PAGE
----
- The nature of the legal process is such that it results in a lack of confidentiality.
- The environment in facilities should be as friendly as possible.
- There should be youth-friendly access and counselling.
- Youth should be aware that they have a right not to consult their families. A Health Centre Model has been set up in the Northern Province where all persons dealing with youth are in the same age range.
- Staff should be retrained to be sympathetic to youth.
- Where women might need legal recourse but maintain confidentiality, mechanisms must be put in place.

Discussion
Ms Dudley (UCDP) asked what age does 'youth' refer to.
Ms Martin said that in South Africa a 'youth' is between 14 and 35 years of age.

Dr Jassat asked whether anything is being done to discourage early sexual activity.
Ms Martin said that a termination is not seen as a contraceptive and abstinence should be emphasised more. She realises that they need to liaise more and lobby government on young people's needs. However it is not the role of the Youth Commission to do the sex education work of the Department of Health. They only have to ensure that the service which is provided meets the needs of youth.

Mrs Kalyan (DP) asked whether the Youth Commission have considered a tele-line where youth can obtain information on centres providing these services.
Ms Martin said they have launched a website, which deals mainly with labour issues and HIV. She agreed that perhaps they should consider a tele-line.

Mrs Njobe (ANC) asked whether the Youth Commission ever links up with other groups in the province.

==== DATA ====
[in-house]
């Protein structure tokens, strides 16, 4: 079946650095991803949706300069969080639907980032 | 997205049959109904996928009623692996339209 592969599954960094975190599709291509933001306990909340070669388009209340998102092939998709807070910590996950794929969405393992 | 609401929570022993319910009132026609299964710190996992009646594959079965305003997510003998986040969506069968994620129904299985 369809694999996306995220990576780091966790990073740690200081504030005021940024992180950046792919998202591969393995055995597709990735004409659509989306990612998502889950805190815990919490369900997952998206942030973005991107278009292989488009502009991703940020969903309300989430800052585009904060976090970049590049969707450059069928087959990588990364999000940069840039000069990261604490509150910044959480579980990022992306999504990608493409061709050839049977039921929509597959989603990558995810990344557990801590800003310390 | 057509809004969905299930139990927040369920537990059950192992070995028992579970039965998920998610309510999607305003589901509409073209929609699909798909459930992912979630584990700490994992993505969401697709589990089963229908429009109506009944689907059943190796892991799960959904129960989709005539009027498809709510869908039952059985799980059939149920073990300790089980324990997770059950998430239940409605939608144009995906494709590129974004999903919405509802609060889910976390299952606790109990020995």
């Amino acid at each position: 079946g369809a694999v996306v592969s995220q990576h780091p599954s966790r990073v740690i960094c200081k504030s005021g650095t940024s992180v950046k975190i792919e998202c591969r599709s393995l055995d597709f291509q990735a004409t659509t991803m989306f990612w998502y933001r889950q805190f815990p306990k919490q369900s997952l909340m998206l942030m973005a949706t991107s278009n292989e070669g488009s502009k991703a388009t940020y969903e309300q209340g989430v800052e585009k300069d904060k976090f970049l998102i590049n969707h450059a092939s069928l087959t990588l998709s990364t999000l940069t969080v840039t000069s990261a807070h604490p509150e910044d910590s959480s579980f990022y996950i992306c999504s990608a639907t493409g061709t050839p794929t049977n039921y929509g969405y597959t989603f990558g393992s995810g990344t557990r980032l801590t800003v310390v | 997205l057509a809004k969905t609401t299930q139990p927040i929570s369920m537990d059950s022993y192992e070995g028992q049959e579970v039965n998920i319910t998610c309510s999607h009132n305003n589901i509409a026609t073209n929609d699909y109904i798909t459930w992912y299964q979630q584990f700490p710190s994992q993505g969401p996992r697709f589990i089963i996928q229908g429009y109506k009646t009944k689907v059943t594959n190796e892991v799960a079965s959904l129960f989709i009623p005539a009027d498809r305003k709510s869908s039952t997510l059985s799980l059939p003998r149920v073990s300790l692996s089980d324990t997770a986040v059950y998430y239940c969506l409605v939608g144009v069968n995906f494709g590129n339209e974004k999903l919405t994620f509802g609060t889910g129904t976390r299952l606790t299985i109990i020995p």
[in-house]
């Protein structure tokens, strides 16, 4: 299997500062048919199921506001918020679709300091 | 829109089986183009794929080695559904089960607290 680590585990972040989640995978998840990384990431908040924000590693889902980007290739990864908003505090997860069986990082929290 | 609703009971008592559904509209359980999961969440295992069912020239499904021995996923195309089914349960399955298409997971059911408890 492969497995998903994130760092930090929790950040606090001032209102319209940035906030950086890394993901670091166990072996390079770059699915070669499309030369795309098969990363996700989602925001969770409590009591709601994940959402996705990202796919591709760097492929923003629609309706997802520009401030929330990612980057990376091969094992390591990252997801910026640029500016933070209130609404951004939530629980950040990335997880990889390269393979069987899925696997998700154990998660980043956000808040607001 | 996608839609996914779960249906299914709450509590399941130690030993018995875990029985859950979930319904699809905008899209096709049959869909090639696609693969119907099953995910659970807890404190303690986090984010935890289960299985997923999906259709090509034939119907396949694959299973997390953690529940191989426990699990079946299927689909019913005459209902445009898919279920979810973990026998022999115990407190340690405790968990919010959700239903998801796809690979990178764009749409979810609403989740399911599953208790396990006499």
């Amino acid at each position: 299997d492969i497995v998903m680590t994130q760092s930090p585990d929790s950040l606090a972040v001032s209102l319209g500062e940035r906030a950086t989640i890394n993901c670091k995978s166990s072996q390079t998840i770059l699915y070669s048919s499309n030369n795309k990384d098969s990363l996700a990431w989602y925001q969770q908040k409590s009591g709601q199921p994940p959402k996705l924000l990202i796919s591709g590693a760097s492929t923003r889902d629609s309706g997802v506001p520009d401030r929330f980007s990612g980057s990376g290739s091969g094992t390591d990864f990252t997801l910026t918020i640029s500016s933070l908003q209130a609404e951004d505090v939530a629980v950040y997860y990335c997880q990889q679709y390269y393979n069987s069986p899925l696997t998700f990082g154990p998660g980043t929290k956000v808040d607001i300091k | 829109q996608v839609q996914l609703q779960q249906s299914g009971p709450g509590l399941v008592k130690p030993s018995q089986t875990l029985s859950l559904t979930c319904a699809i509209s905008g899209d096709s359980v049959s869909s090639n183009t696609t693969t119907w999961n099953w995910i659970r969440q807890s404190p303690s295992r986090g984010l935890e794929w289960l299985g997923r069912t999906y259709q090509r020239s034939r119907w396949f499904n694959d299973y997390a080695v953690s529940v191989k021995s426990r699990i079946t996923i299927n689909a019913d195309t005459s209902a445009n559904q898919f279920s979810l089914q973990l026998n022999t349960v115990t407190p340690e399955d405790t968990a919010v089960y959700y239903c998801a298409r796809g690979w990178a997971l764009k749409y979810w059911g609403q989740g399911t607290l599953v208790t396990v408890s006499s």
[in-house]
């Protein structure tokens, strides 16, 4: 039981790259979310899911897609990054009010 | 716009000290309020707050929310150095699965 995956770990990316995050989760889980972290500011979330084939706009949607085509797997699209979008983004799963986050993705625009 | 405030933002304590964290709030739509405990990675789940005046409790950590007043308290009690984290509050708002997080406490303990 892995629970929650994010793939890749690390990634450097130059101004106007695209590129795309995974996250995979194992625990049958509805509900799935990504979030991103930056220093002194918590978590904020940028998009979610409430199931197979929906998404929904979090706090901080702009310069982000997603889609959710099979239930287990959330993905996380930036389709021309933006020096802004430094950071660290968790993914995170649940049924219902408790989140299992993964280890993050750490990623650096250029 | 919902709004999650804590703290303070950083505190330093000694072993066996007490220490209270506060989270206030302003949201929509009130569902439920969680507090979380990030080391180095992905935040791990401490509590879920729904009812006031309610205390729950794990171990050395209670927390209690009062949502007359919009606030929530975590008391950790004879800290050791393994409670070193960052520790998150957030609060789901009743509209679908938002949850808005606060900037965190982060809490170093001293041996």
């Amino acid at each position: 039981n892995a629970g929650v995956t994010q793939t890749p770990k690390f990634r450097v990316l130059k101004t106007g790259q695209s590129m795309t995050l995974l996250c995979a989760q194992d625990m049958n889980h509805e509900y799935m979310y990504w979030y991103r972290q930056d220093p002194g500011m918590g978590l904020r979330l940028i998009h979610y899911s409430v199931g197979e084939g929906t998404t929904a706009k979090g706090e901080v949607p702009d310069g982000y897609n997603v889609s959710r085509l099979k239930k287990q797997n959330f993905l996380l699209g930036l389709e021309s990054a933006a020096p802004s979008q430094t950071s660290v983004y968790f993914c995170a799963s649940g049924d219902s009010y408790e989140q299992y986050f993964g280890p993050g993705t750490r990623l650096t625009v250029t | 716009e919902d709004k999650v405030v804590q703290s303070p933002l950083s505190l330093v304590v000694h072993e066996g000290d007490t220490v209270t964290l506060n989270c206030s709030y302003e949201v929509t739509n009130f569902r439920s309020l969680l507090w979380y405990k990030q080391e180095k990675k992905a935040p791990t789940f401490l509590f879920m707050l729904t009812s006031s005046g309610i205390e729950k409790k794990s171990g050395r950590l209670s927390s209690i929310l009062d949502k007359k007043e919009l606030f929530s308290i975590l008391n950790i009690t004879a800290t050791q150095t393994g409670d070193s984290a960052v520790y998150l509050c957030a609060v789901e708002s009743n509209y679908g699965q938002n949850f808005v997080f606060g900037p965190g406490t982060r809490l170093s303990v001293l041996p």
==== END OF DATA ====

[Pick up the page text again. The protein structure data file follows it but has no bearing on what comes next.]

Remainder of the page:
Ms Martin said they have a good relationship with the Department of Health but the provision of services is made difficult by the vastness of the province. She acknowledged that they need to link up with other groups.

Disa Health Centre
Of all terminations performed 30% are performed in the private sector and mostly in Gauteng. This Health Centre performs mainly second trimester terminations. Their prices vary between R270 and R1200. Manual evacuation, electronic suction and curretage are common methods. In general, counselling is seen as an explanation of the process. There are numerous clinics opening but some are not designated by the State as facilities. However, the advantages of such clinics is that the staff are willing participants.

The time is normally suited to the client and the staff at these clinics are skilled. Further decentralisation will create a more supportive environment and easier accessibility to the service. Private clinics have given women more choice.

Discussion
Ms Dudley (UCDP) asked whether women are being pressurised by husbands and boyfriends. Would women benefit from hearing the foetus's heartbeat? Are they exposed to other options?
The speaker said that women are pressured by their peers. They try to look at each woman's individual situation to see what their options are. Counselling is not mandatory so they cannot force women to choose an alternative but she feels that they are getting through.